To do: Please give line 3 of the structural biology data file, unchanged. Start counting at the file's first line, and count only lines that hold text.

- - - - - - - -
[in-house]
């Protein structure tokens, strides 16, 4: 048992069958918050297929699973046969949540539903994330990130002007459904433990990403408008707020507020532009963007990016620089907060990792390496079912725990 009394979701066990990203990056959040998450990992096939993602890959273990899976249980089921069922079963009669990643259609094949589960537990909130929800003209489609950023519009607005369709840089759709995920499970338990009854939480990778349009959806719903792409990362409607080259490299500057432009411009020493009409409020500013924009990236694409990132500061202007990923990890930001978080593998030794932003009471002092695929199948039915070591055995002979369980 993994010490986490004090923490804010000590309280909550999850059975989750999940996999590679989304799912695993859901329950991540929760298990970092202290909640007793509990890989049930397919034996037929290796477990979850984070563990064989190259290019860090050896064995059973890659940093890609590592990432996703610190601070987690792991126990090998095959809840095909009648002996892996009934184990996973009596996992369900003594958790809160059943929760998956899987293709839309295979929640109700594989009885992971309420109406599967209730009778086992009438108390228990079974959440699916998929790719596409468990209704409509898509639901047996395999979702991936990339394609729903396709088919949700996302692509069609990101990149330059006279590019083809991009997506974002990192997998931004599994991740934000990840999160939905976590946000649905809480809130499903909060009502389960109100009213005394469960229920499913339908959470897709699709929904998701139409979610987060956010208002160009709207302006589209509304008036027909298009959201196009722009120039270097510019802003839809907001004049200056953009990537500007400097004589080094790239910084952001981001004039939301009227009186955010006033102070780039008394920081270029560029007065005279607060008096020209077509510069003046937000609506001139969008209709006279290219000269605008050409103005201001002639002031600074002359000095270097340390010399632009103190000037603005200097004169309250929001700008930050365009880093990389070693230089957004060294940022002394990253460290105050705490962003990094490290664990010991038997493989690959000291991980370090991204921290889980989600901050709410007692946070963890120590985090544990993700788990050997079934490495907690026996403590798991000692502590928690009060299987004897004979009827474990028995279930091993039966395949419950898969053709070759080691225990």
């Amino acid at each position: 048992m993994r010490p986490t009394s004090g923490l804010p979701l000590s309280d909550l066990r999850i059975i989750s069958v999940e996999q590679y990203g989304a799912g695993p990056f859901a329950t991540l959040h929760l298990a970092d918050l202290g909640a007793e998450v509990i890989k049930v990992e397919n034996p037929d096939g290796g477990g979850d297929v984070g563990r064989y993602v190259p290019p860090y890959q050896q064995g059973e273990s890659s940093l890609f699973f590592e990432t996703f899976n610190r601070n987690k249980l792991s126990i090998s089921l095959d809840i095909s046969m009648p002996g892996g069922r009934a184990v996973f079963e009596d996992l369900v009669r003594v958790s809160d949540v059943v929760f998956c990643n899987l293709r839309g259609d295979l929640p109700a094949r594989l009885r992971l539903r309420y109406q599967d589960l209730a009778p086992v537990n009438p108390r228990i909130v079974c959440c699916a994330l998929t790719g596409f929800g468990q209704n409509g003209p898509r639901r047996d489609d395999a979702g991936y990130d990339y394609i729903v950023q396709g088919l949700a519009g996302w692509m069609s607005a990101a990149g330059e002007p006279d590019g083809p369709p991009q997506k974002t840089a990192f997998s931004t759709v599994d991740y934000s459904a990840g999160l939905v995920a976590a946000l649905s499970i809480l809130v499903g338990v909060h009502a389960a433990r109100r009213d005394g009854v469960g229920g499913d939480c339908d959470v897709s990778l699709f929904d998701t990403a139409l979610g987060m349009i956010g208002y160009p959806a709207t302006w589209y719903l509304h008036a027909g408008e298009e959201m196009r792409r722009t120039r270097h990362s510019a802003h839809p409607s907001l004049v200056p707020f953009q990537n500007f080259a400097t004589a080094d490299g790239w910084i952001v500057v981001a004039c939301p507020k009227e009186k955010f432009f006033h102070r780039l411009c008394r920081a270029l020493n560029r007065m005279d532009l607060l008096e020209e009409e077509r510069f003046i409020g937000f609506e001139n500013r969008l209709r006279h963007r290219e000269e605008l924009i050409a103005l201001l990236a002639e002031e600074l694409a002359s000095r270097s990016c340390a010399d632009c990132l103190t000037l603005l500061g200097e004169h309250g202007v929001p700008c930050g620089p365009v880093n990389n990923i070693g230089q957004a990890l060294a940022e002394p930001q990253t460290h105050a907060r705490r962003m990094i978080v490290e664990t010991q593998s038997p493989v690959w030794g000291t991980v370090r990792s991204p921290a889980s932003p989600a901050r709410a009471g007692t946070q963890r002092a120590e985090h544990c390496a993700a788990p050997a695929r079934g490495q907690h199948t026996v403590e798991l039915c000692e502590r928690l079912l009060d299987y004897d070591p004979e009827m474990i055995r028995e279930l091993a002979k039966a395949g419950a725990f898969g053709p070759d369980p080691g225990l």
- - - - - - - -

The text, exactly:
């Amino acid at each position: 048992m993994r010490p986490t009394s004090g923490l804010p979701l000590s309280d909550l066990r999850i059975i989750s069958v999940e996999q590679y990203g989304a799912g695993p990056f859901a329950t991540l959040h929760l298990a970092d918050l202290g909640a007793e998450v509990i890989k049930v990992e397919n034996p037929d096939g290796g477990g979850d297929v984070g563990r064989y993602v190259p290019p860090y890959q050896q064995g059973e273990s890659s940093l890609f699973f590592e990432t996703f899976n610190r601070n987690k249980l792991s126990i090998s089921l095959d809840i095909s046969m009648p002996g892996g069922r009934a184990v996973f079963e009596d996992l369900v009669r003594v958790s809160d949540v059943v929760f998956c990643n899987l293709r839309g259609d295979l929640p109700a094949r594989l009885r992971l539903r309420y109406q599967d589960l209730a009778p086992v537990n009438p108390r228990i909130v079974c959440c699916a994330l998929t790719g596409f929800g468990q209704n409509g003209p898509r639901r047996d489609d395999a979702g991936y990130d990339y394609i729903v950023q396709g088919l949700a519009g996302w692509m069609s607005a990101a990149g330059e002007p006279d590019g083809p369709p991009q997506k974002t840089a990192f997998s931004t759709v599994d991740y934000s459904a990840g999160l939905v995920a976590a946000l649905s499970i809480l809130v499903g338990v909060h009502a389960a433990r109100r009213d005394g009854v469960g229920g499913d939480c339908d959470v897709s990778l699709f929904d998701t990403a139409l979610g987060m349009i956010g208002y160009p959806a709207t302006w589209y719903l509304h008036a027909g408008e298009e959201m196009r792409r722009t120039r270097h990362s510019a802003h839809p409607s907001l004049v200056p707020f953009q990537n500007f080259a400097t004589a080094d490299g790239w910084i952001v500057v981001a004039c939301p507020k009227e009186k955010f432009f006033h102070r780039l411009c008394r920081a270029l020493n560029r007065m005279d532009l607060l008096e020209e009409e077509r510069f003046i409020g937000f609506e001139n500013r969008l209709r006279h963007r290219e000269e605008l924009i050409a103005l201001l990236a002639e002031e600074l694409a002359s000095r270097s990016c340390a010399d632009c990132l103190t000037l603005l500061g200097e004169h309250g202007v929001p700008c930050g620089p365009v880093n990389n990923i070693g230089q957004a990890l060294a940022e002394p930001q990253t460290h105050a907060r705490r962003m990094i978080v490290e664990t010991q593998s038997p493989v690959w030794g000291t991980v370090r990792s991204p921290a889980s932003p989600a901050r709410a009471g007692t946070q963890r002092a120590e985090h544990c390496a993700a788990p050997a695929r079934g490495q907690h199948t026996v403590e798991l039915c000692e502590r928690l079912l009060d299987y004897d070591p004979e009827m474990i055995r028995e279930l091993a002979k039966a395949g419950a725990f898969g053709p070759d369980p080691g225990l």